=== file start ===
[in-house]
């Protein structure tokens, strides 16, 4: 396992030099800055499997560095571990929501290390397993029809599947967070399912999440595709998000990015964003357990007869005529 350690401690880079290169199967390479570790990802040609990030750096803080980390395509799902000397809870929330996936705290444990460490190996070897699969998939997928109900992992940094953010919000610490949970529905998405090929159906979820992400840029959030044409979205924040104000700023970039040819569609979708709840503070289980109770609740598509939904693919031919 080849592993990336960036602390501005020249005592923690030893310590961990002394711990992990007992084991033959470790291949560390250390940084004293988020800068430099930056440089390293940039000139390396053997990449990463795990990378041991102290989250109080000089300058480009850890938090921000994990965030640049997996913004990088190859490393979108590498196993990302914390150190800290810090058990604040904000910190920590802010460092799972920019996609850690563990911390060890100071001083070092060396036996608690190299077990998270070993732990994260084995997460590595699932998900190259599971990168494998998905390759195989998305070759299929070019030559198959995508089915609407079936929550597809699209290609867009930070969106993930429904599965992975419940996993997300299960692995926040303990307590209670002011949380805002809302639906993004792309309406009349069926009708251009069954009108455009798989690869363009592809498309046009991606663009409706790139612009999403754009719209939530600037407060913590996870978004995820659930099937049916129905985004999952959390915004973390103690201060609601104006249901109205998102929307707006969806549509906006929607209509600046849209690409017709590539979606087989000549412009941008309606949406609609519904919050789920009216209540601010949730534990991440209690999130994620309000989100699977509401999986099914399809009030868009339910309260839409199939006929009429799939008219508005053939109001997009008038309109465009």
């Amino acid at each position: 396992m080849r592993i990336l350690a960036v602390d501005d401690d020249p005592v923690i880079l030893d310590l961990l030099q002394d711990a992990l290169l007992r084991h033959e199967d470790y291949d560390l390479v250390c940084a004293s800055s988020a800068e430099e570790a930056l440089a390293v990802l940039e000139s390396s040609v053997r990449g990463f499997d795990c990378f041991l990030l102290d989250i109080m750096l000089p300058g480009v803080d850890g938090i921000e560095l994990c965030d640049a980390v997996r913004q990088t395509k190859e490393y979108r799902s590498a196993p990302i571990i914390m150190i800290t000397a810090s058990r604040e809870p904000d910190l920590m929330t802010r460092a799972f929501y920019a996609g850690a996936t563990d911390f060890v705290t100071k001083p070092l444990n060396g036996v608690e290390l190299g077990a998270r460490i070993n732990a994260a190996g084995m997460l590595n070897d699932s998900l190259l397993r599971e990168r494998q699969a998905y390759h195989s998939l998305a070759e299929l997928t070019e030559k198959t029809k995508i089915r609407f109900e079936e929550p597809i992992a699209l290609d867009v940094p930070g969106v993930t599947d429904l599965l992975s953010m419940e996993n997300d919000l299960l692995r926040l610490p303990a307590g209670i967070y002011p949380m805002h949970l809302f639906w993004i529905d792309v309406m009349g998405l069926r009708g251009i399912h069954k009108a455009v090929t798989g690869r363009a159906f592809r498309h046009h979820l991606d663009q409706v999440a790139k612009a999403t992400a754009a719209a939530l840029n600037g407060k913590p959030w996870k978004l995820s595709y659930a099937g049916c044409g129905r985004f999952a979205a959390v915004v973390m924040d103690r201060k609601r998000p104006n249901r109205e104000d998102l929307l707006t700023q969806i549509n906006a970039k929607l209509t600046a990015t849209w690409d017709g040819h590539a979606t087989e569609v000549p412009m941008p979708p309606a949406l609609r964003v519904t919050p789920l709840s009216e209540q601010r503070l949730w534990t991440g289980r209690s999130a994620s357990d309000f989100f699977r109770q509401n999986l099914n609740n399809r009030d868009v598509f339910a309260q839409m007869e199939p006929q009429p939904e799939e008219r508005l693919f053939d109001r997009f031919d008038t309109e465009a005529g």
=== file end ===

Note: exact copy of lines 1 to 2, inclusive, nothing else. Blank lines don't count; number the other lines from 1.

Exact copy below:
[in-house]
């Protein structure tokens, strides 16, 4: 396992030099800055499997560095571990929501290390397993029809599947967070399912999440595709998000990015964003357990007869005529 350690401690880079290169199967390479570790990802040609990030750096803080980390395509799902000397809870929330996936705290444990460490190996070897699969998939997928109900992992940094953010919000610490949970529905998405090929159906979820992400840029959030044409979205924040104000700023970039040819569609979708709840503070289980109770609740598509939904693919031919 080849592993990336960036602390501005020249005592923690030893310590961990002394711990992990007992084991033959470790291949560390250390940084004293988020800068430099930056440089390293940039000139390396053997990449990463795990990378041991102290989250109080000089300058480009850890938090921000994990965030640049997996913004990088190859490393979108590498196993990302914390150190800290810090058990604040904000910190920590802010460092799972920019996609850690563990911390060890100071001083070092060396036996608690190299077990998270070993732990994260084995997460590595699932998900190259599971990168494998998905390759195989998305070759299929070019030559198959995508089915609407079936929550597809699209290609867009930070969106993930429904599965992975419940996993997300299960692995926040303990307590209670002011949380805002809302639906993004792309309406009349069926009708251009069954009108455009798989690869363009592809498309046009991606663009409706790139612009999403754009719209939530600037407060913590996870978004995820659930099937049916129905985004999952959390915004973390103690201060609601104006249901109205998102929307707006969806549509906006929607209509600046849209690409017709590539979606087989000549412009941008309606949406609609519904919050789920009216209540601010949730534990991440209690999130994620309000989100699977509401999986099914399809009030868009339910309260839409199939006929009429799939008219508005053939109001997009008038309109465009």